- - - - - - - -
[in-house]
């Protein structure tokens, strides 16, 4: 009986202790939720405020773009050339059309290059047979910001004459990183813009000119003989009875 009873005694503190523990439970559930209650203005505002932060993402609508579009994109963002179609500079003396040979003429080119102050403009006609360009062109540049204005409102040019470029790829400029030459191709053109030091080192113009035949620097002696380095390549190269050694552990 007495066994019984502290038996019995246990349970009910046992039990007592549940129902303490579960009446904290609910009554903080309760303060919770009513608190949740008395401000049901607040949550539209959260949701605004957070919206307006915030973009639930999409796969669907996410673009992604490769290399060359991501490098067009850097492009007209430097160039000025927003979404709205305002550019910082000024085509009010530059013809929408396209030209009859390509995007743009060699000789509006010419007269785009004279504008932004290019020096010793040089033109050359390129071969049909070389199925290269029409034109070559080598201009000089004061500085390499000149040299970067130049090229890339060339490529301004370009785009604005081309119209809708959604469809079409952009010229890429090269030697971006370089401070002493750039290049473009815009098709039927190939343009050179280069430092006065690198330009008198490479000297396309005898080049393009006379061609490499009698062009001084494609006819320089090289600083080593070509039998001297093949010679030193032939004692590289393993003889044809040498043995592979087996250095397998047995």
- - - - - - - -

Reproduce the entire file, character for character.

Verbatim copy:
[in-house]
């Protein structure tokens, strides 16, 4: 009986202790939720405020773009050339059309290059047979910001004459990183813009000119003989009875 009873005694503190523990439970559930209650203005505002932060993402609508579009994109963002179609500079003396040979003429080119102050403009006609360009062109540049204005409102040019470029790829400029030459191709053109030091080192113009035949620097002696380095390549190269050694552990 007495066994019984502290038996019995246990349970009910046992039990007592549940129902303490579960009446904290609910009554903080309760303060919770009513608190949740008395401000049901607040949550539209959260949701605004957070919206307006915030973009639930999409796969669907996410673009992604490769290399060359991501490098067009850097492009007209430097160039000025927003979404709205305002550019910082000024085509009010530059013809929408396209030209009859390509995007743009060699000789509006010419007269785009004279504008932004290019020096010793040089033109050359390129071969049909070389199925290269029409034109070559080598201009000089004061500085390499000149040299970067130049090229890339060339490529301004370009785009604005081309119209809708959604469809079409952009010229890429090269030697971006370089401070002493750039290049473009815009098709039927190939343009050179280069430092006065690198330009008198490479000297396309005898080049393009006379061609490499009698062009001084494609006819320089090289600083080593070509039998001297093949010679030193032939004692590289393993003889044809040498043995592979087996250095397998047995």